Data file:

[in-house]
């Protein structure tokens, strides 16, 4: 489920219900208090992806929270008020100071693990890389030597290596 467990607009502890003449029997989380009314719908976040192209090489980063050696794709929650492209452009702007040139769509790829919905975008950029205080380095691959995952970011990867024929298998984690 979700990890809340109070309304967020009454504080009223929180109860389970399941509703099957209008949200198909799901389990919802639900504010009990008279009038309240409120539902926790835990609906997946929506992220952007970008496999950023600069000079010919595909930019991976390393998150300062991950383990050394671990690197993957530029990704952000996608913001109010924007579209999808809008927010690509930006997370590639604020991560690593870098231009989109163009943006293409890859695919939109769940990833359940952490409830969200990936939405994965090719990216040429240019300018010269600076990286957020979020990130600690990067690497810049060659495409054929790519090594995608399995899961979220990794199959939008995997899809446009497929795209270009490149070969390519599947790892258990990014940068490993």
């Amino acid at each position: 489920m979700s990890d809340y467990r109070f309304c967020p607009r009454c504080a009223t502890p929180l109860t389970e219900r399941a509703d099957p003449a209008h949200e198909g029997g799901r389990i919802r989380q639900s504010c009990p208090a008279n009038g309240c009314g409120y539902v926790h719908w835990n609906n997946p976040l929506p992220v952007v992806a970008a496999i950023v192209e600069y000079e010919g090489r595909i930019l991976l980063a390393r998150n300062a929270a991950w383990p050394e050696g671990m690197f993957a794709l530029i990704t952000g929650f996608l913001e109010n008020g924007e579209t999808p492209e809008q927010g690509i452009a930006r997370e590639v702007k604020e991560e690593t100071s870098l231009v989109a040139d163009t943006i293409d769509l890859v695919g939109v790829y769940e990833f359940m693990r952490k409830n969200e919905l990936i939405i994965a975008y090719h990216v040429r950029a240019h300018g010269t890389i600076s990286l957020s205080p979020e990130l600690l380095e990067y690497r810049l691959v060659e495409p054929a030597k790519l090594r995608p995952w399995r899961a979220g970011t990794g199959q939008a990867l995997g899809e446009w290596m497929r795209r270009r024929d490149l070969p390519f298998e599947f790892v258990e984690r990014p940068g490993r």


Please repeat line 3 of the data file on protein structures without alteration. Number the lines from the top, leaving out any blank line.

């Amino acid at each position: 489920m979700s990890d809340y467990r109070f309304c967020p607009r009454c504080a009223t502890p929180l109860t389970e219900r399941a509703d099957p003449a209008h949200e198909g029997g799901r389990i919802r989380q639900s504010c009990p208090a008279n009038g309240c009314g409120y539902v926790h719908w835990n609906n997946p976040l929506p992220v952007v992806a970008a496999i950023v192209e600069y000079e010919g090489r595909i930019l991976l980063a390393r998150n300062a929270a991950w383990p050394e050696g671990m690197f993957a794709l530029i990704t952000g929650f996608l913001e109010n008020g924007e579209t999808p492209e809008q927010g690509i452009a930006r997370e590639v702007k604020e991560e690593t100071s870098l231009v989109a040139d163009t943006i293409d769509l890859v695919g939109v790829y769940e990833f359940m693990r952490k409830n969200e919905l990936i939405i994965a975008y090719h990216v040429r950029a240019h300018g010269t890389i600076s990286l957020s205080p979020e990130l600690l380095e990067y690497r810049l691959v060659e495409p054929a030597k790519l090594r995608p995952w399995r899961a979220g970011t990794g199959q939008a990867l995997g899809e446009w290596m497929r795209r270009r024929d490149l070969p390519f298998e599947f790892v258990e984690r990014p940068g490993r």